By Steve Hunley, Publisher
Ever since The Knoxville Focus started a weekly poll, the Knoxville News-Sentinel has been obsessed about our new feature. Within days of the first poll, Sentinel columnist Georgianna Vines was burning up my phone to quiz me about the poll. I was surprised the Sentinel would be interested in covering another paper’s features, but Ms. Vines called me something like four times and there were a couple of stories about it, as I recall.
The recent editorial appearing in the Sentinel about the “phone poll flap” is entirely a creation of State Senator Stacey Campfield and the Knoxville News-Sentinel. It is precisely a “flap” because the Sentinel made it so. It is stating the obvious to say that the Sentinel is disturbed by the weekly Focus poll. It was merely a manifestation of Campfield’s insatiable need for attention.
The fact is, the Sentinel has never gotten over the beating it took for promoting the gigantic tax increase demanded by school superintendent James McIntyre. Along with their political partner, the Knoxville Chamber of Commerce, the Sentinel went all in to try and force the tax increase down the throats of the people of Knoxville and Knox County. Commissioners and Board of Education members publicly pondered raising the already sky high sales tax or perhaps the property tax or maybe some combination of both. The Focus polled on the question of the tax increase and, not surprisingly, found an overwhelming majority of Knoxvilians and Knox Countians opposed to it. Calls began inundating the Commissioners, one of whom stated ‘We got the message.’ The Commissioners quickly concluded no tax increase was needed.
Despite an extensive advertising campaign paid for by a collection of Chamber millionaires, the tax increase fell flat and both the Chamber and the Knoxville News-Sentinel were mortally embarrassed. It was shortly thereafter that the Sentinel commenced its absurd vendetta against Mayor Tim Burchett, whose opposition to the tax increase infuriated them.
When Senator Campfield squalled about a recent telephone poll that went awry, the Sentinel and others assumed incorrectly it was a poll sponsored by The Knoxville Focus. It was not a Focus poll, but the Sentinel folks got hotter than an old man on Viagra in a feather bed in August. That is precisely why the Sentinel avidly pursued such a non-story. They went hunting for bear and caught an honest mistake.
Where was the editorial spewing their righteous indignation over Senator Campfield’s deliberately misstating his financial disclosure statement?
The fact the Knoxville News-Sentinel would cite the Gallup organization for its accuracy in polling was nothing less than amusing. Apparently someone at the Sentinel forgot the Gallup poll notoriously got the 2012 presidential election wrong. The Gallup tracking polls consistently had challenger Mitt Romney leading all the way to Election Day. Barack Obama won the election by four percentage points. In fact, Gallup was so embarrassed they felt the need to release a seventeen-page explanation for why they missed it so badly.
Gallup explained it had misidentified voters, underrepresented regions, had difficulties with weighting voters of various ethnicities, and used a non-standard sampling method. Yet this is the polling organization the Sentinel piously tells us polls fewer people to get more accurate results. Huh?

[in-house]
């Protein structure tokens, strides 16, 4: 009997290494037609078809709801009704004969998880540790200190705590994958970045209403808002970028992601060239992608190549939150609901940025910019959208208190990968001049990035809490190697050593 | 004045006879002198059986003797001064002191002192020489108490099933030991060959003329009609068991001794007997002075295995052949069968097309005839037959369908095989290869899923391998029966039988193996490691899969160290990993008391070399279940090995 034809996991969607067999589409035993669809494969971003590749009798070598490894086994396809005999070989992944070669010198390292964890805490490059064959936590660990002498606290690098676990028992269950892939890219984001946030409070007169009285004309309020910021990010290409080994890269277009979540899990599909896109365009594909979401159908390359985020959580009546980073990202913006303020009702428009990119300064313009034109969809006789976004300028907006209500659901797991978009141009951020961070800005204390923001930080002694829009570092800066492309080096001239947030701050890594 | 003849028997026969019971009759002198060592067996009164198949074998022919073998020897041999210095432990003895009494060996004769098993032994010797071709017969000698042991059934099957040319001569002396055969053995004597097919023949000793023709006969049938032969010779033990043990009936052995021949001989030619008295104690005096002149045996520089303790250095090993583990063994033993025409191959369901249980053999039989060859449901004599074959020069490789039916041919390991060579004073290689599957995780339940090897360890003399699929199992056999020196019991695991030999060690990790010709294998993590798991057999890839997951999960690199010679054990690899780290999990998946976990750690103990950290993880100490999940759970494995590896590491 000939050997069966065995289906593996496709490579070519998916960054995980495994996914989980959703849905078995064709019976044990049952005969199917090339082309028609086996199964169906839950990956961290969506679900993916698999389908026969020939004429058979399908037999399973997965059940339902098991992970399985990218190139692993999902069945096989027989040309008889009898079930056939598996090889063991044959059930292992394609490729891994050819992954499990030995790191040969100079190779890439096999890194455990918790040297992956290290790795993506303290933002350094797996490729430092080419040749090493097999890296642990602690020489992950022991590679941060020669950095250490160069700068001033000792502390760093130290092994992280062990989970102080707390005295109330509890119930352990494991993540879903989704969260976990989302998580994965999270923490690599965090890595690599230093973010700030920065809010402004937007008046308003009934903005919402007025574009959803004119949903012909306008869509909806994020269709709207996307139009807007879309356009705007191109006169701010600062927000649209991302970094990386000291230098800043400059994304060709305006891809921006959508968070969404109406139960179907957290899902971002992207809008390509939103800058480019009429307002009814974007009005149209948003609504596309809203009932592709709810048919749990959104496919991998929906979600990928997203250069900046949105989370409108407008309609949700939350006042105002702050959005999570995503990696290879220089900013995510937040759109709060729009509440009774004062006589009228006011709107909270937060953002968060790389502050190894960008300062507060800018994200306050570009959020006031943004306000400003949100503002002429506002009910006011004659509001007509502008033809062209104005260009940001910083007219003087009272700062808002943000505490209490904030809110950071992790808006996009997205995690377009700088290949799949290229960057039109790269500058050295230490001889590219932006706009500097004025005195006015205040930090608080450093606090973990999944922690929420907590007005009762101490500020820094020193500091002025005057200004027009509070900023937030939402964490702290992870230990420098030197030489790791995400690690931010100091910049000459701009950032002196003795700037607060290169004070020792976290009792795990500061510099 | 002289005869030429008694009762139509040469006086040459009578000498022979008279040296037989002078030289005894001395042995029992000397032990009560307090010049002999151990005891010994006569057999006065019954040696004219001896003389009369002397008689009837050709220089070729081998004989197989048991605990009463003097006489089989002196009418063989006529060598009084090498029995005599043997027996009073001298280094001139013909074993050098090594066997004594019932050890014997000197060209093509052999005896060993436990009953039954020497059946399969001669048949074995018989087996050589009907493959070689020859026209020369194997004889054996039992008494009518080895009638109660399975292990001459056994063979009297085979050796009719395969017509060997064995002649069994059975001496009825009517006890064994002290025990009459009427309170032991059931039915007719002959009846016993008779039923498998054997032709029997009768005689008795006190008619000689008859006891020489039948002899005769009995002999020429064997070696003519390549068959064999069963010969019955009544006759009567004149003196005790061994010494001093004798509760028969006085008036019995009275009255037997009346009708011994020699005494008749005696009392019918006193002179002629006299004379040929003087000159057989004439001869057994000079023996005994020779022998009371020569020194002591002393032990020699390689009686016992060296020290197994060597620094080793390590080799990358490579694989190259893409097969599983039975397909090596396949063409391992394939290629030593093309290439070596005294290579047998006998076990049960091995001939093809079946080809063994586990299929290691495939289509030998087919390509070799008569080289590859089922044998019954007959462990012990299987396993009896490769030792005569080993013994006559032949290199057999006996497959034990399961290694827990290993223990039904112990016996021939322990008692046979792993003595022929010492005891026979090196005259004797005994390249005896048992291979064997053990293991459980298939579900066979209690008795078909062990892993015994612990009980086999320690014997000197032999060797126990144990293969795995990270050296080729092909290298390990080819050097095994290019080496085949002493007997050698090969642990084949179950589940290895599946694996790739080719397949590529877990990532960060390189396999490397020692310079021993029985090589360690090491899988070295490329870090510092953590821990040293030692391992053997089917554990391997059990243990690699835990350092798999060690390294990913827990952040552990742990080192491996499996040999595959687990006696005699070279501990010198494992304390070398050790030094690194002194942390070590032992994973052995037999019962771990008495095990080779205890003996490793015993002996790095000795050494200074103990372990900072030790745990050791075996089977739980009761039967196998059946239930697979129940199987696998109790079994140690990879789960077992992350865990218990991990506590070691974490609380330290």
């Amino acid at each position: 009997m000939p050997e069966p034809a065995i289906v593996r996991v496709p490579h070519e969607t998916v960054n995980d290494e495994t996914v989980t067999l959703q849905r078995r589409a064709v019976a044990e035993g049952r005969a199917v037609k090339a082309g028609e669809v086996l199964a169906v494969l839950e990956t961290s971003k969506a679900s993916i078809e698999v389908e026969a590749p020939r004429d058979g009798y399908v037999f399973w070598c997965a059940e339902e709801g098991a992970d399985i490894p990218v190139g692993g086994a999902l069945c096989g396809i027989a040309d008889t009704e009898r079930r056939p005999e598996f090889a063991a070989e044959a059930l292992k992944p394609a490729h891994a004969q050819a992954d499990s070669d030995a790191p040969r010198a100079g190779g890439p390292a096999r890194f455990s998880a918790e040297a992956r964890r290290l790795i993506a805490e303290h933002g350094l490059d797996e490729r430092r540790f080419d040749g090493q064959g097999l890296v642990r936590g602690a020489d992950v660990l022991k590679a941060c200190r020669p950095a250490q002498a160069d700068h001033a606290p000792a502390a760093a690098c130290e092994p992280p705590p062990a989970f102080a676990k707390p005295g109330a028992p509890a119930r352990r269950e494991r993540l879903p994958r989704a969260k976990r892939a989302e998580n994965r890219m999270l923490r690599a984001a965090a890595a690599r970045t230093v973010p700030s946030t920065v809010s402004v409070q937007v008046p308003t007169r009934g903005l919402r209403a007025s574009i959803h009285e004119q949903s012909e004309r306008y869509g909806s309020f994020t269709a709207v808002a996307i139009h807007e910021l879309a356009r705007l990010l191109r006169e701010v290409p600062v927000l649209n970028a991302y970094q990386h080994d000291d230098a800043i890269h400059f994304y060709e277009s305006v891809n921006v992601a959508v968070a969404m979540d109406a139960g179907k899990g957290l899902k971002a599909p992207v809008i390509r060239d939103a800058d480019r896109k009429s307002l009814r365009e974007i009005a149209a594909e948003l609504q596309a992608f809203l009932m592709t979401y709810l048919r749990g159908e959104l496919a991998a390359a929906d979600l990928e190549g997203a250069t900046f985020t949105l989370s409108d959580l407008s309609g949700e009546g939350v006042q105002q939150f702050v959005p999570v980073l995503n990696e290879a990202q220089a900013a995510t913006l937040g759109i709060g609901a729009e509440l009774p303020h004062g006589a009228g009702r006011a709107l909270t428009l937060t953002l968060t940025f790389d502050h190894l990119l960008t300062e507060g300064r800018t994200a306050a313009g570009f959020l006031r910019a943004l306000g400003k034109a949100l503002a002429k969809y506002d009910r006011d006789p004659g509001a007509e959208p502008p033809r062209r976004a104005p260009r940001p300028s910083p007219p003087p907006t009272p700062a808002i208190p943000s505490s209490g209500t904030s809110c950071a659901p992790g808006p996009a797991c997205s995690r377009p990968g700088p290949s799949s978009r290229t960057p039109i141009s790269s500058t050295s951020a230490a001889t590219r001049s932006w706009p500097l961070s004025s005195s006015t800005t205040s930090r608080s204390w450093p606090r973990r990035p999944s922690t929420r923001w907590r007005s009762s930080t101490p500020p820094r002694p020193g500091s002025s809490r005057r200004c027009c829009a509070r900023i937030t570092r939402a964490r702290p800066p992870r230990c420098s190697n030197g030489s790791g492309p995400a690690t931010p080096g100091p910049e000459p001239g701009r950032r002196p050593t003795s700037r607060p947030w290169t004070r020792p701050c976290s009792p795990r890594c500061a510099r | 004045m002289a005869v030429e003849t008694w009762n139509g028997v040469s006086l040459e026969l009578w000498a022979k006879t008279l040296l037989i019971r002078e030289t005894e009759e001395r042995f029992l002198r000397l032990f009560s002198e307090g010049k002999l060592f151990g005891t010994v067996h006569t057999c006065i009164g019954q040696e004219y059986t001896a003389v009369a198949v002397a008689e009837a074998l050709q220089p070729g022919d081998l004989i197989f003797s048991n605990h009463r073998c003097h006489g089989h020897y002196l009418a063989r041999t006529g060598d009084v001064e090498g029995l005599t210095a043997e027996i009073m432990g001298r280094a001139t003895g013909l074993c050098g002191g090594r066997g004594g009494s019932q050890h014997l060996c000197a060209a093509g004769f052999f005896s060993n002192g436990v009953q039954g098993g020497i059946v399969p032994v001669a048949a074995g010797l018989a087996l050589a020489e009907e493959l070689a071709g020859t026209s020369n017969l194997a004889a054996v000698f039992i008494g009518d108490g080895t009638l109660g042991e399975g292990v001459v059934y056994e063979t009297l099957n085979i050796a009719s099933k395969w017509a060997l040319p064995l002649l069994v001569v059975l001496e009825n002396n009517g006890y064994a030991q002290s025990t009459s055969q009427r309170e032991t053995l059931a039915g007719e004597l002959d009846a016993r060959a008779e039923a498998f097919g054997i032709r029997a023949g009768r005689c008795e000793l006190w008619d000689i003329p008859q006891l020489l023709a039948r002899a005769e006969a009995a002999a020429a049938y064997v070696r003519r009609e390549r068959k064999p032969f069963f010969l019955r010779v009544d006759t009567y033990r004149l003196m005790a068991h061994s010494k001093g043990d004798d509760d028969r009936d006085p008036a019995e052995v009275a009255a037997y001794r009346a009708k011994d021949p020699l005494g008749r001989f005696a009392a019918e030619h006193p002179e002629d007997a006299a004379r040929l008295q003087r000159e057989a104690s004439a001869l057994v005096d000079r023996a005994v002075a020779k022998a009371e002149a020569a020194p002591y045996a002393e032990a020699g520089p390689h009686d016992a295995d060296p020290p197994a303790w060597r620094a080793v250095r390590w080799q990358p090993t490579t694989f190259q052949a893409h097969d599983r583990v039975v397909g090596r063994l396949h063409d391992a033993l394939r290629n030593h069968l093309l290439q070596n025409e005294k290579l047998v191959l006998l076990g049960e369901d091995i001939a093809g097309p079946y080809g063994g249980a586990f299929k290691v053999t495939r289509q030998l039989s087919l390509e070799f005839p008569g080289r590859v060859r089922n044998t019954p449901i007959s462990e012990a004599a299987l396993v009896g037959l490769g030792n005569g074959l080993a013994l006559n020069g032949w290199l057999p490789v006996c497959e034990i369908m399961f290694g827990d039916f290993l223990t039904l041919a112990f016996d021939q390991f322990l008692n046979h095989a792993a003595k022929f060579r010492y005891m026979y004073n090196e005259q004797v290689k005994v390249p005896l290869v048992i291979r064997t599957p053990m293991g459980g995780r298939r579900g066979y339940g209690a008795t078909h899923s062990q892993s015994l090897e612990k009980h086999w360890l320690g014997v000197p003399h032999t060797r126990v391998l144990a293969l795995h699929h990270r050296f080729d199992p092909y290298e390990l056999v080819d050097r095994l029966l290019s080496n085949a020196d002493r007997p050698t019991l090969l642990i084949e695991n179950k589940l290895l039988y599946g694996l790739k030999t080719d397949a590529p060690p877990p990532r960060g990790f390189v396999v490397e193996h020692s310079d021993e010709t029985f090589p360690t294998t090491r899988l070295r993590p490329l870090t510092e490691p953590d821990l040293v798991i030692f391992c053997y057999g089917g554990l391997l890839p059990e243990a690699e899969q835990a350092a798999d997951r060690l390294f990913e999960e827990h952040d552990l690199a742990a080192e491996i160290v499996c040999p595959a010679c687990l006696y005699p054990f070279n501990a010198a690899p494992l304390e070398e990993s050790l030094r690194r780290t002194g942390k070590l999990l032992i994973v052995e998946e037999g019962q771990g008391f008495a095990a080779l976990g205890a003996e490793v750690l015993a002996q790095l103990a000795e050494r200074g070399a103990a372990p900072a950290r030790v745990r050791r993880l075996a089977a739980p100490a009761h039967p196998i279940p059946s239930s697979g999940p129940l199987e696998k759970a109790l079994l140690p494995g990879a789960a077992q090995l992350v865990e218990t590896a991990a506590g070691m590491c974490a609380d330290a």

This is hardly rocket science; the simple truth is that the Sentinel hates The Knoxville Focus poll like my little dog Opie hates vermin. Time and again The Focus poll has revealed the divide between what the Sentinel wishes public opinion was and what the people really think. Of course the Sentinel doesn’t really give a hoot what the people think; how the Sentinel could possibly chastise anyone for ever pushing a point of view and trying to influence public opinion is hypocrisy of the highest order. These are the same people who believe most public officials should be appointed rather than elected because they don’t think ordinary citizens are smart enough to be trusted with a ballot. The Sentinel’s attempt to influence public opinion on behalf of a tax increase was hardly a secret, but they resent anyone else who would try to do the same thing.
The Focus has no apology to make for wanting to know what the people think about the issues facing our community. People like being asked their opinion and if they are to be included in their own government, they should be asked their opinion.
If the Sentinel wanted to question the validity of a poll, perhaps they should have started with that commissioned by the Chamber purporting most folks in Knox County favored giving the school system more money out of their own pockets. But then, the Sentinel liked the way that their poll came out. When The Focus ran the same poll, our results came back exactly opposite to that of the Sentinel’s poll.
I have been surprised by the results of some of our polls; I have been less than thrilled with the results of some of our polls, but I have published them nevertheless. I think it is important to know what people are thinking about public questions.
Cyragon, the independent contractor who conducts the weekly Focus poll, is a reputable polling firm and I am absolutely convinced of the accuracy of their polls. I have seen at least one instance where a Cyragon election poll for a particular candidate was within one vote of the ultimate result. I doubt polling gets any more accurate than that.
Rather than try and discredit the Focus poll, perhaps the Sentinel ought to spend some of its money to do its own polling.
The Sentinel couldn’t find anything except pushing its own opinion with a guide dog and a GPS.